Editorial: Now it’s the House’s turn to reform defective construction-defects law

Will reason finally prevail in the Colorado Legislature?

The Colorado Senate on April 11 passed long-sought legislation to reform the state’s defective construction-defects law. Now it’s the House’s turn.

Senators voted 23-12 in favor of Senate Bill 156, with five Democrats joining all 18 Republicans in supporting the measure. Will the Democratic-controlled House follow suit? That’s a bigger question, as opposition to any changes in the law has been fierce for years.

Senate Bill 156 would require arbitration for any disputes regarding construction deficiencies in condo projects. Current law makes it far too easy for litigation to be initiated and has led to a dramatic decline in condominium construction. Condos as a percentage of new-home construction now account for just 3 percent, down from more than 20 percent just a few years ago.

Simply put, builders are afraid of being sued for even minor construction issues.

That has helped drive a spike in housing prices, as new product can’t keep up with demand. Condos represent starter homes for many buyers and an affordable option for seniors and others. The dearth of new projects has led to higher home prices and a flood of new apartment projects, with spiking rents.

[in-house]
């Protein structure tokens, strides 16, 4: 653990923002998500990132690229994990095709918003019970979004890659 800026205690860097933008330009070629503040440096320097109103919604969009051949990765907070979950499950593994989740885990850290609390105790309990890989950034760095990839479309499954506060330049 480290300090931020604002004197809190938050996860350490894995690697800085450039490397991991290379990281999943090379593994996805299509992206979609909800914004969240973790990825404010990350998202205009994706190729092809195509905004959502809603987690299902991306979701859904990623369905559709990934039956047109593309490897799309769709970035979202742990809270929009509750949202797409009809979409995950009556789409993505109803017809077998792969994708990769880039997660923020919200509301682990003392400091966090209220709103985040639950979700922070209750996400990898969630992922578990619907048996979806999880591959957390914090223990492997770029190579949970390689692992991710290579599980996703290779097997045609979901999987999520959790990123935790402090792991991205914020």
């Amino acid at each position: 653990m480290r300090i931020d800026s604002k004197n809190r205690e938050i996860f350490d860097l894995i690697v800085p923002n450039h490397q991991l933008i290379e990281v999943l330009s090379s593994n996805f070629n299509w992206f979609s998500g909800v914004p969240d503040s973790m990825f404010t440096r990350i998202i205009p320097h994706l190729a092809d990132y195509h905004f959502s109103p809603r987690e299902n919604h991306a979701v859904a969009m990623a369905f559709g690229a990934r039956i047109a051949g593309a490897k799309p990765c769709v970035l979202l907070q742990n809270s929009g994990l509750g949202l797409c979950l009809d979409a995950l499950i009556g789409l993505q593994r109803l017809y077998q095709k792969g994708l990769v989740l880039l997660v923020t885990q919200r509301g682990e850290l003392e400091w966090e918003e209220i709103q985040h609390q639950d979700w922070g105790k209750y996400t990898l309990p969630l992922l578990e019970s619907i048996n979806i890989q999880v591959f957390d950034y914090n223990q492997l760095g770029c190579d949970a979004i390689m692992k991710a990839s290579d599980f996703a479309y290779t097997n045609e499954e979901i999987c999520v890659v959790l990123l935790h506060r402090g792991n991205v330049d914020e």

Getting to a system whereby condo construction can get back toward that 20 percent market share would bring a flood of new multi-family homes on the market, helping to alleviate the housing shortage and fostering home ownership.

Opponents of the measure — and other efforts to reform construction-defects legislation — argue that home buyers deserve access to the court system to ensure that their rights are protected.

But many of the reform opponents hail from the legal profession itself, which stands to benefit significantly from a perpetuation of the current litigious system.

Colorado — especially the Front Range — desperately needs new housing. Sending construction-defects claims to arbitration, rather than litigation, could go a long way to alleviating the problem, though one local analyst told BizWest that it could take years to know whether that alone would spur new condo construction.

But there’s no time to waste, with the housing shortage only going to worsen.

This bill has already made it farther into the legislative session than previous attempts, so it’s encouraging. But we strongly urge the House to follow through and pass SB-156.


 

Leave a Reply

Your email address will not be published.

You may use these HTML tags and attributes: <a href="" title=""> <abbr title=""> <acronym title=""> <b> <blockquote cite=""> <cite> <code> <del datetime=""> <em> <i> <q cite=""> <s> <strike> <strong>